Tala al Ramahi meets the women whose living-room chats have grown into a diverse organisation for intercultural interaction. When Esther Tang and Adela Acevedo arrived in Dubai, they wanted to develop a more nuanced understanding of the culture, customs and laws in their newly adopted country. So they decided to talk about it. What started out as a small discussion group in their living rooms and the local Starbucks has turned into a diverse public forum on the pressing issues of the day: human trafficking, expat integration and the economic crisis.
"These discussions were meant for us to talk about a lot of things that we normally would have, but it seemed that it was harder to talk about them here," says Tang, 27, an American of Chinese heritage who works at an investment company in Dubai. She arrived here in 2007, after completing her MBA in England. The group started out a year ago with about 12 members, mostly American newcomers, but the members felt there was something missing from their conversations. "We couldn't talk about Dubai or the UAE without having its people present and contributing," explains Acevedo, 29, a Puerto Rican who graduated from Harvard University. She arrived in the UAE from The Hague almost 18 months ago and works for the Executive Council.
To broaden their perspectives, they invited two Emirati women into their circle: Aida al Busaidi and Aysha al Hashimi, two childhood friends. Al Busaidi, 26, studied journalism at Arkansas State University while al Hashimi, 24, completed her master's degree in international business in the UK. Al Busaidi, a work colleague of Tang's, is as outspoken as her founding friends. On top of co-hosting Her Say, an English talk show on Dubai One, she is the vice president of internal communications at a Dubai-based company and is setting up her own media consulting business.
Al Hashimi, while more softly spoken than the three other women, is as ambitious in her future pursuits: she is launching a fashion and culture magazine and website in September. Originally, Tang and Acevedo called their group Crossroads of Consequence. "Everyone is at a crossroads here, and either you let it pass you by or you consciously decide to make your stay meaningful and consequential," says Tang.
With the addition of al Busaidi and al Hashimi, they changed the name to reflect their diversity: it's now called Promise Of A Generation, or POAG. "This is when the job of Crossroads and POAG really blends," says Aceveda. She speaks eight languages and is currently adding Arabic to her repertoire. "Half of us are here for life, and the other half of us are here on a temporary basis. It is up to us to make this an opportunity."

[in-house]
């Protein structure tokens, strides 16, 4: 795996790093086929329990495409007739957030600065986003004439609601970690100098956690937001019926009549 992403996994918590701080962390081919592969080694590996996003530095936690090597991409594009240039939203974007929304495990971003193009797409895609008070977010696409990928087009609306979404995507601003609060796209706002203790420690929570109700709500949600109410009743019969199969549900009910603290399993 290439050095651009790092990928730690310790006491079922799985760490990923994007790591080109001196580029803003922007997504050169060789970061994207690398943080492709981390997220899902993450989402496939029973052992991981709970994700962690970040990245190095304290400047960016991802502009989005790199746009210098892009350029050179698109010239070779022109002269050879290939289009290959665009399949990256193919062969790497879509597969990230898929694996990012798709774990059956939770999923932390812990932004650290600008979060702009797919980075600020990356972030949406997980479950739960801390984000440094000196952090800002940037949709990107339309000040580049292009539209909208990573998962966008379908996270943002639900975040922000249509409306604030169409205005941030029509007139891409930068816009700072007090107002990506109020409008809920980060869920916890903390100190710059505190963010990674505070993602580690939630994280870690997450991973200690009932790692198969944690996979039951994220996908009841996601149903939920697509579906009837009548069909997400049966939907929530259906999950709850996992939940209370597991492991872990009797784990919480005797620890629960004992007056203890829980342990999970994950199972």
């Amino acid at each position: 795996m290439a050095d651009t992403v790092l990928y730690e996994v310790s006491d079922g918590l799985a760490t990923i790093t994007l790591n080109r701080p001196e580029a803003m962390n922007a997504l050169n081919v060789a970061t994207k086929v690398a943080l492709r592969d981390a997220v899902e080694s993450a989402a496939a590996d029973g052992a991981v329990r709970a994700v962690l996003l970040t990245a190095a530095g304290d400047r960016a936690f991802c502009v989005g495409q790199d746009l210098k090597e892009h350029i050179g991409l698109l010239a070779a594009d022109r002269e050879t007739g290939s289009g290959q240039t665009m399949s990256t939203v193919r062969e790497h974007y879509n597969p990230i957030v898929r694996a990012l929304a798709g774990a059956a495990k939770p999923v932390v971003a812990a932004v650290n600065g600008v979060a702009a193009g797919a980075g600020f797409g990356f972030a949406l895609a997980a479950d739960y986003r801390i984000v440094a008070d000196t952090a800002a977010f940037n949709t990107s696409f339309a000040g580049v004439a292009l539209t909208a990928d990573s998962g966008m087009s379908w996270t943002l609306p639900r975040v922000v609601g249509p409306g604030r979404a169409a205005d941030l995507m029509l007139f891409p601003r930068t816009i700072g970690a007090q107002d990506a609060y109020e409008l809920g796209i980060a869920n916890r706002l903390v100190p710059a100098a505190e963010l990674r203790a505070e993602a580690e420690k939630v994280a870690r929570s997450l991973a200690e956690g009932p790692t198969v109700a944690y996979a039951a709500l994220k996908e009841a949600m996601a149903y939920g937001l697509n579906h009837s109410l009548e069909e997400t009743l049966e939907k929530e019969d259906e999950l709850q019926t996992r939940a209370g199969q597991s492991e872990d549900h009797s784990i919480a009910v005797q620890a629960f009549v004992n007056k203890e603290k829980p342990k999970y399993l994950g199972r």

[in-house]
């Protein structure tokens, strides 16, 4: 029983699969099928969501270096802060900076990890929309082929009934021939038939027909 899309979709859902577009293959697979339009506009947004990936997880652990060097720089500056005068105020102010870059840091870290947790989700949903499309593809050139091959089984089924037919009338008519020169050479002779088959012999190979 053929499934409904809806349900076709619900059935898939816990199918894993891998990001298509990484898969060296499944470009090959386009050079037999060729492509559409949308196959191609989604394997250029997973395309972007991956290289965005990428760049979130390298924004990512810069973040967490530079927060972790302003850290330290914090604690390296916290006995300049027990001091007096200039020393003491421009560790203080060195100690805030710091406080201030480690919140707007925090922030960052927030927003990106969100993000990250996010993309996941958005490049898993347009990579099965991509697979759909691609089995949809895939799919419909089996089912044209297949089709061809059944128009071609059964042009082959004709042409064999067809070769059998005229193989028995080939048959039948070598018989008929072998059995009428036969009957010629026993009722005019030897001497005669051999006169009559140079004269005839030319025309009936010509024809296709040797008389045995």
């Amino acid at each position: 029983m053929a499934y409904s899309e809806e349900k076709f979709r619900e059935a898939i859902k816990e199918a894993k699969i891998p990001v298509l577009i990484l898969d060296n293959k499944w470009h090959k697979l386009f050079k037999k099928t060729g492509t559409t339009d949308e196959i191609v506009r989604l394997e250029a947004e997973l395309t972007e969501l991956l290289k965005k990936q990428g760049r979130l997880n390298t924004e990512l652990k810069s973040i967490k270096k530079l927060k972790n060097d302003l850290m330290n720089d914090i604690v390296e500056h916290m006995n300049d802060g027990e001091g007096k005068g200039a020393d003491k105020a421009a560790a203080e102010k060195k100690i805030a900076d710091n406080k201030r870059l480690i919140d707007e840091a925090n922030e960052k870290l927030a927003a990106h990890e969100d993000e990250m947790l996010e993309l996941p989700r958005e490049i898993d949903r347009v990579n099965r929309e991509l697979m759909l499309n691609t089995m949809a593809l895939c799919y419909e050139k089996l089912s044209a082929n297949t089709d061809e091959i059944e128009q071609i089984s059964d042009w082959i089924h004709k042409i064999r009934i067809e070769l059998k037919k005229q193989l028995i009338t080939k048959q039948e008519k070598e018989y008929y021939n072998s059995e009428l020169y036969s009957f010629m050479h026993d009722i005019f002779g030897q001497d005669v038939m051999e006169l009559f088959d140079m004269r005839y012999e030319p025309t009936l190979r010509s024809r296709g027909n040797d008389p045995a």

They hope that those who do eventually leave for their next destination take with them the spirit of engagement. While the name changed, the group kept its premise the same: fostering intercultural interaction to improve the members' understanding of their world. "We're not here to criticise the outside world, but to better understand ourselves and the way we think about this world," says Tang. She is interested in pursuing foreign policy in Washington after her stint in the region and wanted to ensure that her judgements of the Middle East came from a genuine understanding of the place.
Promise Of A Generation was launched with a cultural breakfast at the Bastakiya in April, where almost 20 people attended. They aim to organise an event every two to three weeks. They often invite experts to better explain the country's official standing on each topic, such as bringing in an Abu Dhabi-based colonel to explain what is being done to combat human trafficking. By their fifth session, a talk on marriage on June 13 that was preceded by a screening of Mr And Mrs Right: Dubai Style, a short documentary directed by two Emirati students from Dubai Women's College, the number of attendees had quadrupled, to about 85 people. The session, which was held at the Dubai Community Theatre And Arts Centre at Mall of the Emirates, began with a disclaimer from the group: "The issues we discuss here should not necessarily be blasted out in public or be gossiped about."
At the marriage dialogue session, al Busaidi stressed to those who arrived that POAG is not affiliated with any government or corporate entity, a message they make sure they convey before every POAG forum. "Initially, some people were hesitant to say what they really wanted to say, but then they realise we are not affiliated with any government or private institutions, and this has worked for our benefit," she says. "When they realise that, they start opening up."